21 May 2018

EC proposals to redress the balance between online marketplaces and their customers

EC publishes draft Regulation to promote fairness and transparency for business users of online intermediation services.

What's the issue?

The EC's Digital Single Market (DSM) proposals aim to create a digital level playing field across the EU. With a raft of legislation aimed mostly at protecting consumers and small businesses, the EC has turned its attention to the relationship between online search engine (OSEs) and online intermediation service (OIS) providers, and their business users. The EC has concluded that the balance of power in the relationship is too much in favour of the former and that it can be hard for businesses to understand the nature of their contractual relationships with them.

What's the development?

The EC has published a draft Regulation to promote fairness and transparency for business users of online intermediation services (Regulation) as part of the Digital Single Market proposals. The aim of the draft Regulation is to redress perceived asymmetry between the market power of OSEs and OIS providers (online platforms which facilitate transactions between business and consumers by allowing businesses to offer goods or services through them).

The intention is to require enhanced transparency around search results rankings and in platform terms and conditions, and to ensure effective redress for users.

What does this mean for you?

The Regulation is clearly aimed at the tech giants and will catch third party e-commerce marketplaces like Amazon marketplace and eBay, App stores like GooglePlay and Apple App Store, social media for business, for example, Facebook pages and Instagram, and price comparison websites and tools.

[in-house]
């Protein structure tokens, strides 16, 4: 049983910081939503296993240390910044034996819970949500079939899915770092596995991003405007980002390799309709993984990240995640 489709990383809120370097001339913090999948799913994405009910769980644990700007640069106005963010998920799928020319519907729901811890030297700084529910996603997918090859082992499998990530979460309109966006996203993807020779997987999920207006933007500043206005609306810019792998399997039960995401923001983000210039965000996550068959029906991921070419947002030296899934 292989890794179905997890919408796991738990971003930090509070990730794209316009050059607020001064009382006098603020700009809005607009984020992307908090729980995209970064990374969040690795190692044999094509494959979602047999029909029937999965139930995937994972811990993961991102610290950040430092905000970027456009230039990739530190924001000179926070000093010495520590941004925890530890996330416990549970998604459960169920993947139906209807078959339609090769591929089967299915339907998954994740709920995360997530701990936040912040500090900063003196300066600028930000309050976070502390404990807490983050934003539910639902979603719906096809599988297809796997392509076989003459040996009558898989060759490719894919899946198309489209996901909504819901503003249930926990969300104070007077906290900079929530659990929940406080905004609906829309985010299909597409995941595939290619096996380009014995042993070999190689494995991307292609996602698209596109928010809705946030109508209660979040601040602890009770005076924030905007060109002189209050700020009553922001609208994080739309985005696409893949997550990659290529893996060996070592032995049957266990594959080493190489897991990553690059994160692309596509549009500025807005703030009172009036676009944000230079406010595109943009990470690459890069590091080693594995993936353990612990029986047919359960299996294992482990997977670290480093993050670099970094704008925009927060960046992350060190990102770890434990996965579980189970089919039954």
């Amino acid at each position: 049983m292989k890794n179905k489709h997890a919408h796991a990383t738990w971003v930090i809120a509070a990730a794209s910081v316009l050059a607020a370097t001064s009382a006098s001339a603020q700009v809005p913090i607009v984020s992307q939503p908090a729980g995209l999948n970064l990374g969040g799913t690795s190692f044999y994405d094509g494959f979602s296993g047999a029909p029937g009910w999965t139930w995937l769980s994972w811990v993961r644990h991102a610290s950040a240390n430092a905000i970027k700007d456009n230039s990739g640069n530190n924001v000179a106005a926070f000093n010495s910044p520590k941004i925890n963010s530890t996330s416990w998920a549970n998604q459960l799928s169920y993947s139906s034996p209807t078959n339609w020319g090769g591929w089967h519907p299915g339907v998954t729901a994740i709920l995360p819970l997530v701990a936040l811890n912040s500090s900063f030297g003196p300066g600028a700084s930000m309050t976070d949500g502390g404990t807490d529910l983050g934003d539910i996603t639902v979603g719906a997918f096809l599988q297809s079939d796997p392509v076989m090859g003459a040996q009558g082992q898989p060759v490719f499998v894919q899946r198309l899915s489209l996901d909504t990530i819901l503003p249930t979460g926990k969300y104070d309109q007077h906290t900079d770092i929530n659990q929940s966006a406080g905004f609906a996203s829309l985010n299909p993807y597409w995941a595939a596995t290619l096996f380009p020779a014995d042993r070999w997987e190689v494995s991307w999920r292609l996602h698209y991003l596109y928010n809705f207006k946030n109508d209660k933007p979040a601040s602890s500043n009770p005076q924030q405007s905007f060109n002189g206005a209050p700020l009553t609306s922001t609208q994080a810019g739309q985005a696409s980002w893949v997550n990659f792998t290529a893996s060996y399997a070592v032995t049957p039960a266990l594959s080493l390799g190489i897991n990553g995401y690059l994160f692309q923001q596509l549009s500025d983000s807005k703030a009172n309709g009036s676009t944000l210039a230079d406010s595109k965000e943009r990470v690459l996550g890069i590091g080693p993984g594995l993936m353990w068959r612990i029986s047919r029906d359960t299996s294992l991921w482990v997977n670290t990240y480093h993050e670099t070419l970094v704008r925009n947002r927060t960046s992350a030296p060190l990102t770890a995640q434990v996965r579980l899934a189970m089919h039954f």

Businesses which rely on third party marketplaces and search ratings are likely to welcome the enhanced transparency requirements and redress mechanisms.

Read more

What is an OIS provider?

OISs are defined as services which meet all of the following:

  • they are "information society services" i.e. a service normally provided for remuneration, at a distance, by electronic means and at the individual request of a recipient of services;
  • they allow business users to offer goods or services to consumers with a view to facilitating the initiating of direct transactions between those business users and consumers, irrespective of where those transactions are concluded; and
  • there are contracts in place between the business user and the service provider and between the business user and the consumer. A contract is deemed to exist where the parties express their intention to be bound in an unequivocal and verifiable manner. An express written agreement is not required.

Online advertising service tools, online advertising exchanges and online payment services are excluded.

What is an OSE?

An OSE is defined as a digital service which allows users to perform searches of, in principle, all websites or websites in a particular language on the basis of a query on any subject in the form of a keyword, phrase or other input, and returns links in which information related to the requested content can be found. OSE providers are within scope.